The glucocorticoid receptor: part of the
solution or part of the problem?

by
Pariante CM.
Stress, Psychiatry and Immunology Laboratory (SPI-Lab),
Section of Clinical Neuropharmacology,
Division of Psychological Medicine,
Institute of Psychiatry,
King's College London, London, UK.
J Psychopharmacol. 2006 Jul;20(4 Suppl):79-84.


ABSTRACT

Clinical studies have demonstrated hyperactivity of the hypothalamic-pituitary-adrenal (HPA) axis and increased levels of cortisol in patients with major depression, because of an impairment of glucocorticoid receptor (GR)-mediated negative feedback (glucocorticoid resistance). Moreover, clinical and experimental studies have shown that antidepressants increase GR function, thus leading to resolution of glucocorticoid resistance. Interestingly, a number of studies have also demonstrated that manipulating GR function with both agonists and antagonists has an antidepressant effect, and indeed that other drugs targeting the HPA axis and cortisol secretion - even drugs with opposite effects on the HPA axis - have antidepressant effects. These studies do not support the notion that cortisol has 'negative' effects on the brain. On the contrary, this paper concludes that a lack of the 'positive' effects of cortisol on the brain, because of glucocorticoid resistance, is likely to be involved in the pathogenesis of depression.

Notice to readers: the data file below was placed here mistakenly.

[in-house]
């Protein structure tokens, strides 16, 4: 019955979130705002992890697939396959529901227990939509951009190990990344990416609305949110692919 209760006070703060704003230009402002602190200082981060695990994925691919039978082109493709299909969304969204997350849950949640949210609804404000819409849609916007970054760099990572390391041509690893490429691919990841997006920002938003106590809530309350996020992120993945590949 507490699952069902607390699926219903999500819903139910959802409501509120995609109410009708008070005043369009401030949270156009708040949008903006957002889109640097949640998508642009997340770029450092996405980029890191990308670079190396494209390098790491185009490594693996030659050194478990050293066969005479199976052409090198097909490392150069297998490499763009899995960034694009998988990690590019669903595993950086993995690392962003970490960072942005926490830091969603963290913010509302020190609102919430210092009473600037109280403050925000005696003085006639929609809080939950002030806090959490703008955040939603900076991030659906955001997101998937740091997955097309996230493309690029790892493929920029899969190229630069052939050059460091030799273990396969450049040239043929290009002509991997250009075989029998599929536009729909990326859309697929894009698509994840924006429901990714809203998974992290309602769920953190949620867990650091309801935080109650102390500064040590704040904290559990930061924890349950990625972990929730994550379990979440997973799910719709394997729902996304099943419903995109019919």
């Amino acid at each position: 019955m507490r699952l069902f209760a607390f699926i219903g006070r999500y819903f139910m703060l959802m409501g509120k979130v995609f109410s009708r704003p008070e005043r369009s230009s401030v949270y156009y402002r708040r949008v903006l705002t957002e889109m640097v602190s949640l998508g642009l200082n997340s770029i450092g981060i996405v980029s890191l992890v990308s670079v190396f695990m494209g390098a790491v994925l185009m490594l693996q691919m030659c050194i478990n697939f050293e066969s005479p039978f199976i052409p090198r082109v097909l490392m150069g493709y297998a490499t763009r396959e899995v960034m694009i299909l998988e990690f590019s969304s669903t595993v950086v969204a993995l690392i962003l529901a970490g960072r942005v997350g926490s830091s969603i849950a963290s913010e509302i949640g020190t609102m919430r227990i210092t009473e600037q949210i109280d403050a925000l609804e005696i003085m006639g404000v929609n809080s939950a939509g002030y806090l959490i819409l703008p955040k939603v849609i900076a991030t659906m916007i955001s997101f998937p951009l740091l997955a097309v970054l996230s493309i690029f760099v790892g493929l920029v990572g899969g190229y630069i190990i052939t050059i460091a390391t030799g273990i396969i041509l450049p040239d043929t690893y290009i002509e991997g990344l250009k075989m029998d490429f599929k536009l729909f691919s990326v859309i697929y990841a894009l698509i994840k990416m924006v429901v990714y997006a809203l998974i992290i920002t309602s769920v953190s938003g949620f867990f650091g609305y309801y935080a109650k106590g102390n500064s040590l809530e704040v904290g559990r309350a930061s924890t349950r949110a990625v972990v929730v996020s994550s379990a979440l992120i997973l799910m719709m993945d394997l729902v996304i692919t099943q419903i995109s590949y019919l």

CRF
LHPA
Stress
HPA Axis
Astressin
Metyrapone
Ketoconazole
Cortisol blues
Corticosteroids
Mineralocorticoids
Pharmacogenetics
Cushing's Syndrome
CRH1 receptor antagonists
Stress, depression and anxiety
Are antidepressants neuroprotective?
The corticosteroid hypothesis of depression
Glucocorticoid receptors and mood disorders
Stress, dynorphin, dysphoria and the kappa opioid system


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